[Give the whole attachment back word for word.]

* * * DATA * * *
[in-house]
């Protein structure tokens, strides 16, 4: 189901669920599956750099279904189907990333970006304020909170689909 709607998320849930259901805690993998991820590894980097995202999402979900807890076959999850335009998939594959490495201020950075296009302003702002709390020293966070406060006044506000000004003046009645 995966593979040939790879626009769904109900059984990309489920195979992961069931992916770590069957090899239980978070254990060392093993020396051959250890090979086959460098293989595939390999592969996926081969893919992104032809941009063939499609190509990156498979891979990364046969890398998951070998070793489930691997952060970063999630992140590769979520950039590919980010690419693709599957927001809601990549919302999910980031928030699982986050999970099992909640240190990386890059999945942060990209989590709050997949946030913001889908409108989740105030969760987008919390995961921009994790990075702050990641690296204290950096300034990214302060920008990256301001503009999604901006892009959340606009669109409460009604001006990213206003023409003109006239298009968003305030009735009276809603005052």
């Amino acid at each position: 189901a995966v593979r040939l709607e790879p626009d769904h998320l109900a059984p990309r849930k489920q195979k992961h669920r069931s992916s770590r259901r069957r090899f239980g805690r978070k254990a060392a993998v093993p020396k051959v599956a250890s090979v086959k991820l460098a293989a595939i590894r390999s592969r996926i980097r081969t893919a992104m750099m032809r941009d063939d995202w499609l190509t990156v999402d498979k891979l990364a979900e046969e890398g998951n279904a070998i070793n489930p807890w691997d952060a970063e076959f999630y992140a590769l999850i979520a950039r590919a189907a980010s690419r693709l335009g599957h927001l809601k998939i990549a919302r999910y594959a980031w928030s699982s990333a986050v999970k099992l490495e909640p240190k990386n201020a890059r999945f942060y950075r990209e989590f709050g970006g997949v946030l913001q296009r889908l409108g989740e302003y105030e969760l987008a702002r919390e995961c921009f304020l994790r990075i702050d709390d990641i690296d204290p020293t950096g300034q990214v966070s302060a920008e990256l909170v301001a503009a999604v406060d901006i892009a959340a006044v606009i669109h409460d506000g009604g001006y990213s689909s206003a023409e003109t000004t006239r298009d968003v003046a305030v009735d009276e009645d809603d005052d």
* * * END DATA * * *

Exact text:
[in-house]
């Protein structure tokens, strides 16, 4: 189901669920599956750099279904189907990333970006304020909170689909 709607998320849930259901805690993998991820590894980097995202999402979900807890076959999850335009998939594959490495201020950075296009302003702002709390020293966070406060006044506000000004003046009645 995966593979040939790879626009769904109900059984990309489920195979992961069931992916770590069957090899239980978070254990060392093993020396051959250890090979086959460098293989595939390999592969996926081969893919992104032809941009063939499609190509990156498979891979990364046969890398998951070998070793489930691997952060970063999630992140590769979520950039590919980010690419693709599957927001809601990549919302999910980031928030699982986050999970099992909640240190990386890059999945942060990209989590709050997949946030913001889908409108989740105030969760987008919390995961921009994790990075702050990641690296204290950096300034990214302060920008990256301001503009999604901006892009959340606009669109409460009604001006990213206003023409003109006239298009968003305030009735009276809603005052």
């Amino acid at each position: 189901a995966v593979r040939l709607e790879p626009d769904h998320l109900a059984p990309r849930k489920q195979k992961h669920r069931s992916s770590r259901r069957r090899f239980g805690r978070k254990a060392a993998v093993p020396k051959v599956a250890s090979v086959k991820l460098a293989a595939i590894r390999s592969r996926i980097r081969t893919a992104m750099m032809r941009d063939d995202w499609l190509t990156v999402d498979k891979l990364a979900e046969e890398g998951n279904a070998i070793n489930p807890w691997d952060a970063e076959f999630y992140a590769l999850i979520a950039r590919a189907a980010s690419r693709l335009g599957h927001l809601k998939i990549a919302r999910y594959a980031w928030s699982s990333a986050v999970k099992l490495e909640p240190k990386n201020a890059r999945f942060y950075r990209e989590f709050g970006g997949v946030l913001q296009r889908l409108g989740e302003y105030e969760l987008a702002r919390e995961c921009f304020l994790r990075i702050d709390d990641i690296d204290p020293t950096g300034q990214v966070s302060a920008e990256l909170v301001a503009a999604v406060d901006i892009a959340a006044v606009i669109h409460d506000g009604g001006y990213s689909s206003a023409e003109t000004t006239r298009d968003v003046a305030v009735d009276e009645d809603d005052d």